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On Tuesday night, the Middle East rocked.
Excited fans shouted, “Gina! Gina! Gina!” as movie actor Gina Gershon strode onto the upstairs stage at the Middle East music club in Central Square. Gershon is the iconic star of cult classics like the lesbian-themed gangster-film parody Bound, directed by brothers Andy and Larry Wachowski, and John Woo’s surreal thriller Face/Off. Tuesday’s was the second-to-last performance in Gershon’s nine-city tour with the band Boys Against Girls to promote her new film Prey for Rock & Roll, which opens Nov. 7.
Gershon both starred in and produced Prey, which tells the story of aging bisexual punk-rocker Jacki, who, along with her all-girl band Clam Dandy, vows to take one last stab at breaking into the Los Angeles punk rock scene of the late 1980s. The film, directed by newcomer Alex Steyermark, is based on the autobiographical rock musical of the same name by Cheri Lovedog.
This is the first film Gershon has produced, an experience she summed up succinctly in an interview: “It sucks.”
“People just lie to you all the time. I hate that,” she said. “I think sometimes the actor in me suffered because of the producer in me…It was a very strange experience.”
Finding funds for the film as a new producer was especially difficult, she says, so it was shot on relatively inexpensive digital film.
Gershon’s show at the Middle East Tuesday night included a selection of songs from Prey written by Lovedog, and several of her own songs.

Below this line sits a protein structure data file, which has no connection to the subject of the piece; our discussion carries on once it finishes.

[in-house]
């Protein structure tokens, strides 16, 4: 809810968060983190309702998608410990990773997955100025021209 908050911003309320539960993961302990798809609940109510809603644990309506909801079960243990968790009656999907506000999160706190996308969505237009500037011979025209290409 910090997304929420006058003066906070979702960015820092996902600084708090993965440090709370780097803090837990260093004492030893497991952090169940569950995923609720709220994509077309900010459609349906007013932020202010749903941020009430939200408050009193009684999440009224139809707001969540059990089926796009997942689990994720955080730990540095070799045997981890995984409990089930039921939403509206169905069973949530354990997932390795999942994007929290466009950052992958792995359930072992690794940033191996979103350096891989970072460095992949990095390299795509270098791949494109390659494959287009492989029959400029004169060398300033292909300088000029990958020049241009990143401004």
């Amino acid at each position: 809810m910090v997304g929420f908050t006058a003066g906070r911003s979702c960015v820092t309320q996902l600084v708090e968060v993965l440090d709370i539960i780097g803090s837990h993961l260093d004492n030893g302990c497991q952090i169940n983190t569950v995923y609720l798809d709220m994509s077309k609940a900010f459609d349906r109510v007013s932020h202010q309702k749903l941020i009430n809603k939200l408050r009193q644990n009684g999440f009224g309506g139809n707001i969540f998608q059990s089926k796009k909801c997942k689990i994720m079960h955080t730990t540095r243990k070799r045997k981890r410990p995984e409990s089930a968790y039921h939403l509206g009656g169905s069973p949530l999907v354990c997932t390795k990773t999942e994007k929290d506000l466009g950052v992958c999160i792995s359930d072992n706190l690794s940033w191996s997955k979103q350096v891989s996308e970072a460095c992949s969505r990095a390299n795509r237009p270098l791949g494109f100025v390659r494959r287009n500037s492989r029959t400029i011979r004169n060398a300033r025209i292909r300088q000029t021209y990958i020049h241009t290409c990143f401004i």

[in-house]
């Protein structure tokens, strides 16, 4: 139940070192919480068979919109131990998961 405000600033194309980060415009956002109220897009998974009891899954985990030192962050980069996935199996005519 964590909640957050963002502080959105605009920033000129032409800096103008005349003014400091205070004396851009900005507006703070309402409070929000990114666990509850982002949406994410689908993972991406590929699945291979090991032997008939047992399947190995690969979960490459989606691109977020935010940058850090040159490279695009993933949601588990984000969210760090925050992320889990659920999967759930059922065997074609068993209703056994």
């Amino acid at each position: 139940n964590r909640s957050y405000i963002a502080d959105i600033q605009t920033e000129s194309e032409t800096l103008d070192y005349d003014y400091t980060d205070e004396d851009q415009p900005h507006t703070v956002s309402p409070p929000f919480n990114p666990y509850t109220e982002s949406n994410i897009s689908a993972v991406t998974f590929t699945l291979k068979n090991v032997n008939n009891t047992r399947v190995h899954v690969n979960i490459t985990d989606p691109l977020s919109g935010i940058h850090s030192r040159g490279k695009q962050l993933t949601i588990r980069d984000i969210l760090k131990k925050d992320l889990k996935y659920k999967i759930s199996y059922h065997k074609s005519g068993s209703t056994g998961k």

“Why not?” she said about adding her own songs into the mix. “It’s a tour, why not stick my own songs in, something I really care about.”
Gershon reports that audience responses to the show have been good despite the fact that most people haven’t yet heard the music.
This was true as well of her show in Cambridge where the audience came prepared for an unconventional performance. But a few sported Hedwig and the Angry Inch t-shirts—not surprising, considering the similar themes of the two musicals, the musical involvement of punk-rocker Stephen Trask in both projects, and Gershon’s position, since the release of Bound, as a lesbian icon.
Some audience members were even better prepared. At one point, Gershon pointed at one fan from the stage and teasingly accused him of buying and memorizing Prey’s soundtrack before her show.
In moments like this, Gershon’s rapport with the audience was electric. In response to shouts of love from the audience, she responded spunkily, “I love you, too, baby,” and, at another shout of devotion, she pointed to the audience member and called out, “Definitely—I’ve been waiting for you.”
Such off-the-cuff levity made the show a winning one, as did Gershon’s forceful voice and vibrant style. Her song selections for the set also balanced each other well. The harsh punk sounds of the film, notably in “Stupid Star,” “Pretty Pretty” and “Prey for Rock and Roll,” complimented the mostly softer, sultry tones of Gershon’s own songs.
The set was capped by a select few covers, including songs by Burt Bacharach, Nancy Sinatra, a few lines of Bob Dylan and a spur-of-the-moment Beatles song, “I’m So Tired,” which Gershon said her band had never played together before trying it out a few minutes before the show.
Gershon said she was exhausted from this year, during which she completed production of the Prey film and soundtrack and worked on a documentary about the making of the film that will air on the Independent Film Channel in February. In addition to these projects, she shot two other films and worked on an animated show for the Sci-Fi Channel during the past 12 months.
“Last year was the year to do everything I’d never done before,” Gershon said.
—Staff writer Alethea R. Murray can be reached at firstname.lastname@example.org.
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